We saw a renewed interest in blooming potted plants, especially new spins on old fashioned varieties. Green Fuse showcased Lady Slippers streptocarpus from tissue culture and Helium hydrangeas, which are being sold dormant and prefinished. Ball Seed is offering a line of showy double gloxinias. Syngenta Flowers is breathing new life into pot mums with new colors and forms, including an incurve type, ‘Shanghai Red.’
Paris kalanchoes from GreenEx have larger rose-shaped flowers. ‘Paris,’ which is greenish white, won an award at the IPM show in Essen, Germany, this year. ‘Pink Paris’ is light pink and green.
‘Belonica’ rose lily from Flamingo Holland is the first double oriental on the market that has no pollen and very little scent. It is being used for cut flower production and tested for pots.
Ecke Ranch introduced euphorbia ‘Luv U Pink.’ It’s positioned for sales February through June and will not be called a poinsettia. It works well in floral applications, as a potted plant and mixed with annuals and succulents.
Suntory reinvented bougainvillea with its Sunvilleas, which are compact for pots as small as 4-inch in Rose, Pink and Cream. The Sunvilleas were recognized as one of the best introductions at the Tropical Plant Industry Exposition.
Perennials & Shrubs
Each year, we’re seeing an increase in the importance of perennials and shrubs, which is where the new frontiers in breeding seem to be–making these plants perform like annuals in terms of compactness, flower power and bloom time.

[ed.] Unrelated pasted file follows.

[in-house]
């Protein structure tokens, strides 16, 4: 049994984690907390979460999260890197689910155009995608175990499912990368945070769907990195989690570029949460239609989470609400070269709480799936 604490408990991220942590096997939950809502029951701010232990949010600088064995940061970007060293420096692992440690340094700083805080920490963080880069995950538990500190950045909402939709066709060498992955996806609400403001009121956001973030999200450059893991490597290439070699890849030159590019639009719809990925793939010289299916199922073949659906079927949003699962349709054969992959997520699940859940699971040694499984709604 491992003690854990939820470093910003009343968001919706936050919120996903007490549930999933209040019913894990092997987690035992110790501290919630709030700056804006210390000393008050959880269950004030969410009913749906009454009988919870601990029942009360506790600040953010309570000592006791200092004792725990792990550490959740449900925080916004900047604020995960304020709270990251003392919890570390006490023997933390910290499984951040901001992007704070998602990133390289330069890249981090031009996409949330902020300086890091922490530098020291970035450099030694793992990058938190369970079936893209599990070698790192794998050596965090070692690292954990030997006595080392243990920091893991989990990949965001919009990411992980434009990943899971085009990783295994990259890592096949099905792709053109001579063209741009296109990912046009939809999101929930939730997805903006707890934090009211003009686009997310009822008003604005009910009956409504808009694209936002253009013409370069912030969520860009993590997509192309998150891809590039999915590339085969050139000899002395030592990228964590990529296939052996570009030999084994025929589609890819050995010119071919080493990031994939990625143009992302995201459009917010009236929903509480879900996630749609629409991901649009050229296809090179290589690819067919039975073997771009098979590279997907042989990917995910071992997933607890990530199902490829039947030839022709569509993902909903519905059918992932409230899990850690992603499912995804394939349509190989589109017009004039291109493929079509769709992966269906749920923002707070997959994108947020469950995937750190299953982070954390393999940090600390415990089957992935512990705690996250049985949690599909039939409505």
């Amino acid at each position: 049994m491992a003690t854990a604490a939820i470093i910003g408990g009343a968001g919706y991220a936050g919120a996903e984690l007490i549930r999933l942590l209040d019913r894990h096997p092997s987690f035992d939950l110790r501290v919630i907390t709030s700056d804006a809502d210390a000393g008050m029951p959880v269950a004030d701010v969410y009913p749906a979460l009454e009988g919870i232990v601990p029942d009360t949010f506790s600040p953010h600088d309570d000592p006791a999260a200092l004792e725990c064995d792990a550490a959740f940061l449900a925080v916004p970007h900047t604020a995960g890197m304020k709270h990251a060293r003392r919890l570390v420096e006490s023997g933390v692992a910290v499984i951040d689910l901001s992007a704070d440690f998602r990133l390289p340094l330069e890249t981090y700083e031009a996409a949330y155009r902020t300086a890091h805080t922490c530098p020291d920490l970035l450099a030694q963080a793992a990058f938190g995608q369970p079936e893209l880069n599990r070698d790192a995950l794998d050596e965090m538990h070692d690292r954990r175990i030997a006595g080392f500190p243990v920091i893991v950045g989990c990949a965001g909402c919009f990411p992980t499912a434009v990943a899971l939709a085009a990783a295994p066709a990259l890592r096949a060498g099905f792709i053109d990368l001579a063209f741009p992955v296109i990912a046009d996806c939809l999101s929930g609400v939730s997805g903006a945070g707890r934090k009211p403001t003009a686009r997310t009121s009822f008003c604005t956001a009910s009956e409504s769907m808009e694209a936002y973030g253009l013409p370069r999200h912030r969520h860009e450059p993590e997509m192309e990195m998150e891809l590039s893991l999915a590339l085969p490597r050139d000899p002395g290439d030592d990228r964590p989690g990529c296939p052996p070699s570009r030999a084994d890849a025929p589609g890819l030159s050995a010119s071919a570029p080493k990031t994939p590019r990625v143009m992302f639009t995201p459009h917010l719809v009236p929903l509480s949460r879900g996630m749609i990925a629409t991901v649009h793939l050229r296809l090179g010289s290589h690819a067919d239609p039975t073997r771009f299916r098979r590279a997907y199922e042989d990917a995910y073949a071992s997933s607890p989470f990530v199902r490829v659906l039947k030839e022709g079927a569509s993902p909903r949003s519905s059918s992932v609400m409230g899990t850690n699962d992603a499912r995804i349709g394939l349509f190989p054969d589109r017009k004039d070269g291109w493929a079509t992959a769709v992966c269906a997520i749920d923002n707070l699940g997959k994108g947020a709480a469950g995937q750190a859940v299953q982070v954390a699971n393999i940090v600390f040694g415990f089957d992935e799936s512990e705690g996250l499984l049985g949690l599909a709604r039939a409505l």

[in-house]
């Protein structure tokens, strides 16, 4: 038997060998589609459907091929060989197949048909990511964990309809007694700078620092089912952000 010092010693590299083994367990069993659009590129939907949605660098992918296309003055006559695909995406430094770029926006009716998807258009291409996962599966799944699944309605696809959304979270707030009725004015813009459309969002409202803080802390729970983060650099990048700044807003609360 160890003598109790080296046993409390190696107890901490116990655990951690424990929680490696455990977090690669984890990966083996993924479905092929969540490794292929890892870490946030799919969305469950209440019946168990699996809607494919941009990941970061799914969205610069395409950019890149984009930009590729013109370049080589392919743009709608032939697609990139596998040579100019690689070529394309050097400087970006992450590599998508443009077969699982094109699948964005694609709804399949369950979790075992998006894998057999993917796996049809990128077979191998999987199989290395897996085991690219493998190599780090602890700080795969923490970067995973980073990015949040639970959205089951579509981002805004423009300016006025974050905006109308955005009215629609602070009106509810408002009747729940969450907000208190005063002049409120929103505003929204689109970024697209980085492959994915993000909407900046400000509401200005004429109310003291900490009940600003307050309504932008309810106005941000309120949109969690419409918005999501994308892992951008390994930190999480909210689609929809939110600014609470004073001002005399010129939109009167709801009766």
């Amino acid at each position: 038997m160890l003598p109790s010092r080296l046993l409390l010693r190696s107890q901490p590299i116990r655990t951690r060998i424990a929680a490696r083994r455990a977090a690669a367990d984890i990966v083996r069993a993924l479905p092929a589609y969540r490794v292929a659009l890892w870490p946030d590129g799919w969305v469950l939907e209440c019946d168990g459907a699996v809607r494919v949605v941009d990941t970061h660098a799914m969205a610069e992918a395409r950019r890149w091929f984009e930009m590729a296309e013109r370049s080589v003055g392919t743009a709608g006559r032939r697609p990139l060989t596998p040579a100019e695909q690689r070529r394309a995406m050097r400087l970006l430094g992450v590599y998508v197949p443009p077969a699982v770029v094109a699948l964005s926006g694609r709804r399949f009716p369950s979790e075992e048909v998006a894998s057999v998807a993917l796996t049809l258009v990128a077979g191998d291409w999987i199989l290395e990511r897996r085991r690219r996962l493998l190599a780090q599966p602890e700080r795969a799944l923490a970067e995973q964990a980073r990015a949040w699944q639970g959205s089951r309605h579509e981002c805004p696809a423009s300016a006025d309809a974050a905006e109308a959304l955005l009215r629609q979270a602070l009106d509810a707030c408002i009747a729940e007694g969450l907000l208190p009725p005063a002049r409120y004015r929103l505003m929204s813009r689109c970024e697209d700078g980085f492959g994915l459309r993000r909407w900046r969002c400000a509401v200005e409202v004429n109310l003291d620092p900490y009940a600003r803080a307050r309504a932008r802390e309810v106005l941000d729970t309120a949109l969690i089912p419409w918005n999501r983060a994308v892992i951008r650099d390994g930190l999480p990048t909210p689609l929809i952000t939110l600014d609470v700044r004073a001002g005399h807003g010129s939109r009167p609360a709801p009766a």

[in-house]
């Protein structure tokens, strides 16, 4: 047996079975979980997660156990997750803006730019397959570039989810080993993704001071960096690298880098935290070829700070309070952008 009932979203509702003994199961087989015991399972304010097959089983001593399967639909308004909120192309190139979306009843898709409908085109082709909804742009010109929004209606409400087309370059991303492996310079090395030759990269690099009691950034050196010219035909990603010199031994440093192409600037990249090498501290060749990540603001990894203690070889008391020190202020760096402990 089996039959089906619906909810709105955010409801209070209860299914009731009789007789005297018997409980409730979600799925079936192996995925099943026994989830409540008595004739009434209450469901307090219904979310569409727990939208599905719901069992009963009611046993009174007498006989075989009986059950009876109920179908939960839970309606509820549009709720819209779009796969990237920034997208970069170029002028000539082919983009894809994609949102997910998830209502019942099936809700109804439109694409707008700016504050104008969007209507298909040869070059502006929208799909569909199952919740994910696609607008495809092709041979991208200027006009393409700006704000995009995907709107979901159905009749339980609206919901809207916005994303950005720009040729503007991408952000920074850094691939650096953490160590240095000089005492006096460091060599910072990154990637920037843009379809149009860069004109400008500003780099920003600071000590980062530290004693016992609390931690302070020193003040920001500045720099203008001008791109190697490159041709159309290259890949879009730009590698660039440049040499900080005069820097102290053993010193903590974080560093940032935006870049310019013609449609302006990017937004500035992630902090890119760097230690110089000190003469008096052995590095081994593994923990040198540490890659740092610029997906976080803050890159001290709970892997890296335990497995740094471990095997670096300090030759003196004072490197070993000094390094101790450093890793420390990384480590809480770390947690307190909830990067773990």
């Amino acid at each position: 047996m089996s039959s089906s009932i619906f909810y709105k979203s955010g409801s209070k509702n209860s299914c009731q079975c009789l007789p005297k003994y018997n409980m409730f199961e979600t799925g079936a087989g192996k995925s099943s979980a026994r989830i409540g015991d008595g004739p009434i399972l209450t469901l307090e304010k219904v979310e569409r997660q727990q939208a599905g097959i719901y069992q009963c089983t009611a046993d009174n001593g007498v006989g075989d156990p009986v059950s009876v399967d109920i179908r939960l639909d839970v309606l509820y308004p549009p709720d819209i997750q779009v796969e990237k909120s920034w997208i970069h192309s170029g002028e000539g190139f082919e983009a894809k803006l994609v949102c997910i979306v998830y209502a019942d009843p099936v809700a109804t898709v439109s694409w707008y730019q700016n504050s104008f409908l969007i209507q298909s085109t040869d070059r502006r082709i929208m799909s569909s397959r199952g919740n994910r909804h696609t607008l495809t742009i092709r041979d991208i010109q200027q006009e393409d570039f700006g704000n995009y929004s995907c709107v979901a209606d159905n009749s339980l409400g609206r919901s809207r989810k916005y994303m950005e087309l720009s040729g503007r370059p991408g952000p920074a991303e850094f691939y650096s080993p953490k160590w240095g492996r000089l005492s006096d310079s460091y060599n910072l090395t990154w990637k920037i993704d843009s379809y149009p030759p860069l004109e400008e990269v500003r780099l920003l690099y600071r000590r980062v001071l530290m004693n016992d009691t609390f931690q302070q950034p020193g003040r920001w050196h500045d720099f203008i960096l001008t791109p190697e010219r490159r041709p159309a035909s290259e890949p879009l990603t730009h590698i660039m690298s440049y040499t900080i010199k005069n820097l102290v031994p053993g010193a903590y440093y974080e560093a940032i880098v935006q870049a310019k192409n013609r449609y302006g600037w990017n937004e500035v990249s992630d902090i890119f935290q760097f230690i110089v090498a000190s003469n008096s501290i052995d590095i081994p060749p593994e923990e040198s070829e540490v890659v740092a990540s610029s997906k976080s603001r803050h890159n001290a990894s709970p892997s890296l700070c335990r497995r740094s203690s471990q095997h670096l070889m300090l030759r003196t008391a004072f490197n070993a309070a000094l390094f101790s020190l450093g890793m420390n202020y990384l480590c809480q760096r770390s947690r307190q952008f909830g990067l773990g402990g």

Skagit Gardens makes a splash with high-quality introductions in hellebores, gaillardia and coreopsis. Scabiosa ‘Mariposa Blue’ boasts flowers twice as large as ‘Butterfly Blue’ with sturdier stems. Two new series include Nectar agastaches in five colors and Candy Drops phygelius in four. Both attract hummingbirds.
Pacific Plug & Liner (PP&L) introduced showy double primulas and an innovative creeping phlox series, Paparazzi, in six colors. The interspecific hybrids produce larger flowers and mounds of color.
As a breeding agent, PlantHaven specializes in perennials, shrubs and tropicals, coordinating production with companies like Skagit and PP&L. The complete line of Wetman dianthus was on display.
Greenheart Farms continues to put roses on the map. Drift roses are now getting the Knock Out branding treatment and Home Run roses are now part of Proven Winners, which continues to broaden its lines.
One new Proven Winners partner is perennial powerhouse Walters Gardens. Spring Meadow Nursery continues to lead the designer shrub category and is Proven Winners’ partner for woody ornamentals. Key introductions were the gorgeous, thornless, fruitless Double Take flowering quinces in three colors, Bloom-A-Thon azaleas and hydrangea ‘Little Lime.’
Ball Horticultural Co. continues to build its strength in perennials and shrubs. All perennials from seed are under the Kieft Seeds brand. Darwin Perennials focuses on vegetative introductions. Both offer impressive echinaceas, which are trialed to survive Chicago’s winters. Younique astilbes were a big introduction in seven colors. Ball Ornamentals introduced the compact Flutterby buddleias and’Bombshell’ and ‘Fire and Ice’ hydrangeas.